There's that passage in Hawthorne where a novelist, complaining about the publishing industry circa 1850, cries "The paltry rogues! Will they live by literature and yet risk nothing for its sake!"
Poor Nathaniel must be spinning in his grave at the state of things today, what with the major trade houses mimicking the television industry in their slicker and slicker packaging of an ever more anemic, read-alike package. Quality fiction is fast becoming the exclusive preserve of the smaller, independent houses that are springing up across the country in encouraging profusion. Of these, one of the most adventurous and interesting is Algonquin Books of Chapel Hill. Even on an off day, Algonquin is a cut above the New York houses, and they're not afraid to gamble on a writer they feel has something to say. It's Gary Gildner this time, out with simultaneous publication of his story collection, "A Week in South Dakota," and his first novel, "The Second Bridge."
At his best, Gildner (who has seven volumes of poetry to his credit) writes a sparkling, happy prose that manages to capture the delight of the fleeting moment. Take this passage from "The Second Bridge" where a family dances together from happiness on Christmas Eve.
"Bill and Jenny danced in a circle around Jay, going round and round, their elbows rising and falling in foolish exaggeration to the waltz's rhythm, and then as Johann Strauss the Younger brought 'Delirien' to a big finish, sending a thousand dancers into their final swirls, Bill and his daughter, their arms making a lasso, captured Jay, who closed her eyes in their embrace."
Gildner also has a talent for the zany non sequitur. "Miss Hertz tells me the reason why the government won't help me tie my tubes is we don't live in one place long enough," a character in one of the stories says. Another character is described like this: "She has unusual feet but the prettiest penmanship of anyone I know."
There are wonderful moments in this fiction, people with odd occupations and destinies (a woman who runs a rainbow trout farm; a grandfather who, sulking, perches in a tree), but, unfortunately, they don't add up. What we have is the reverse of poetry--the trendy, plotless kind of anecdote that smacks of the academy. But judge for yourself. Here is both the beginning and end of the one-page story, "The D. H. Lawrence Fan Club."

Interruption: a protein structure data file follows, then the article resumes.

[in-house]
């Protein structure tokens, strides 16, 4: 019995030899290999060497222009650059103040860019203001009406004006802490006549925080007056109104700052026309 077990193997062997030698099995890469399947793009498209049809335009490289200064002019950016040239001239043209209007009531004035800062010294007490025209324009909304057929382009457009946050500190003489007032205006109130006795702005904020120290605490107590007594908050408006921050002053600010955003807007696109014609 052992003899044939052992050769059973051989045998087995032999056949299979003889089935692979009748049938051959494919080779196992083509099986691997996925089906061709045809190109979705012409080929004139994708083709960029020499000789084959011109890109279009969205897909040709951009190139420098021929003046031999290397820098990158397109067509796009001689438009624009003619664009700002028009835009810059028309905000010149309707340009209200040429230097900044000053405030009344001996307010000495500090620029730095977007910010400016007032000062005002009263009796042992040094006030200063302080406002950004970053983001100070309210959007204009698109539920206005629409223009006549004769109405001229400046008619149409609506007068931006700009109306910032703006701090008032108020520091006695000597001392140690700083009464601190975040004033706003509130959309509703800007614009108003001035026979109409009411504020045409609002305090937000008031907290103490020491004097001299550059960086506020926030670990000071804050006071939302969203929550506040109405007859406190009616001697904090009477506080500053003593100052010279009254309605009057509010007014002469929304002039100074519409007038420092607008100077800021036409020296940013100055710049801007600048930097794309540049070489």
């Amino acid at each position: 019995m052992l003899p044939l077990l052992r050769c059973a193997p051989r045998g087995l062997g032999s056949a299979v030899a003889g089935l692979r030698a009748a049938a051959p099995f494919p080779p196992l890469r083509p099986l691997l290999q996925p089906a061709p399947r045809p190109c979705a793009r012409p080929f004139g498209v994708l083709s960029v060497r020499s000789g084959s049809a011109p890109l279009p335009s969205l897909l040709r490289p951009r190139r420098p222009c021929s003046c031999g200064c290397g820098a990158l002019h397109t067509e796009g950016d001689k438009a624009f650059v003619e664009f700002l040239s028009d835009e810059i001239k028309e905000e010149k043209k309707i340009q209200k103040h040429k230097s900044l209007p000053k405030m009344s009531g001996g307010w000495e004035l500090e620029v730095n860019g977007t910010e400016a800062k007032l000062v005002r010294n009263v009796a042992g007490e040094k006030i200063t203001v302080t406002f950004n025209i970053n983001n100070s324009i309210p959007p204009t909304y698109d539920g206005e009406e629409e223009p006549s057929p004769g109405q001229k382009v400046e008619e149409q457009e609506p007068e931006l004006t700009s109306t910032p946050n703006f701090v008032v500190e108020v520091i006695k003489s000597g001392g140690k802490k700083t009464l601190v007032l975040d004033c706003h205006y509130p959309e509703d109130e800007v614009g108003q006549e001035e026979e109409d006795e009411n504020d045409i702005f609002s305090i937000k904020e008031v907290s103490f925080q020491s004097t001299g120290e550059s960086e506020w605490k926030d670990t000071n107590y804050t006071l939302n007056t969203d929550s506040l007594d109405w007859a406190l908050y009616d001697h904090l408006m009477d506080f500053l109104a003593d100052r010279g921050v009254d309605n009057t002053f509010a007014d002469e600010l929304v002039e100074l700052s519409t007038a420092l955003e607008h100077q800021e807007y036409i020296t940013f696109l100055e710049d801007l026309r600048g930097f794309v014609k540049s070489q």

"The D. H. Lawrence Fan Club arrived at the Lawrence ranch in Taos on Memorial Day and commenced to plant Union Jacks around the Shrine. . . . At length, Mr. Tyc moved that they go ahead and eat the lunches they had brought, rather than wait for everyone to assemble; Miss Dietrick seconded the motion; there was no discussion and the motion easily passed."
If anything, the unquoted middle is even more prosaic; it's an exercise that depends for whatever effect it has solely upon the stolen magic inherent in Lawrence's name. Gildner's prose, for all its cleverness, plays it very safe; there is no emotion invested, no thought, nothing on the page except witty clues to a puzzle that hardly seems worth solving.
Ironically, the best story in "A Week in South Dakota" is "Burial"--a short, powerful tale that skillfully rides a surge of grief. The irony is that Gildner has chosen to expand that surge into a disappointing, heavily padded novel, "The Second Bridge."
On the frame of the story--a Midwestern couple fleeing the pain of their daughter's accidental death in a fire--he's added the obligatory dollop of marital infidelity, nostalgic flashbacks to a simpler day and some philosophic musings on, of all places, the Isle of Skye. In doing so, he uses tense shifts, switch of narrative person, four-line breaks and all the other current creative-writing course staples. "Does all this sound like prime-fed cliche?" the narrator asks once of the desert stars. Yes, indeed.
Actually, there's a certain logic in the experiments, since Bill, the wimpy narrator, is a poet and writing teacher. But this is exactly where the heart of "The Second Bridge's" problem lies. If we are to take the narrator seriously as a writer, then what is he doing playing around with point-of-view shifts, tense changes etc. when his daughter lies dead and his wife nearly insane from sorrow? It's not to explain her death, since the death never is explained, never faced or dealt with, even on the simple level of what caused the fire that killed her. Her death seems gratuitous, included for a quick fix of pain. In the end, Gildner flees from confronting the implications of tragic, premature death as cravenly as his narrator, taking refuge instead in spoiled, self-indulgent railings against fate.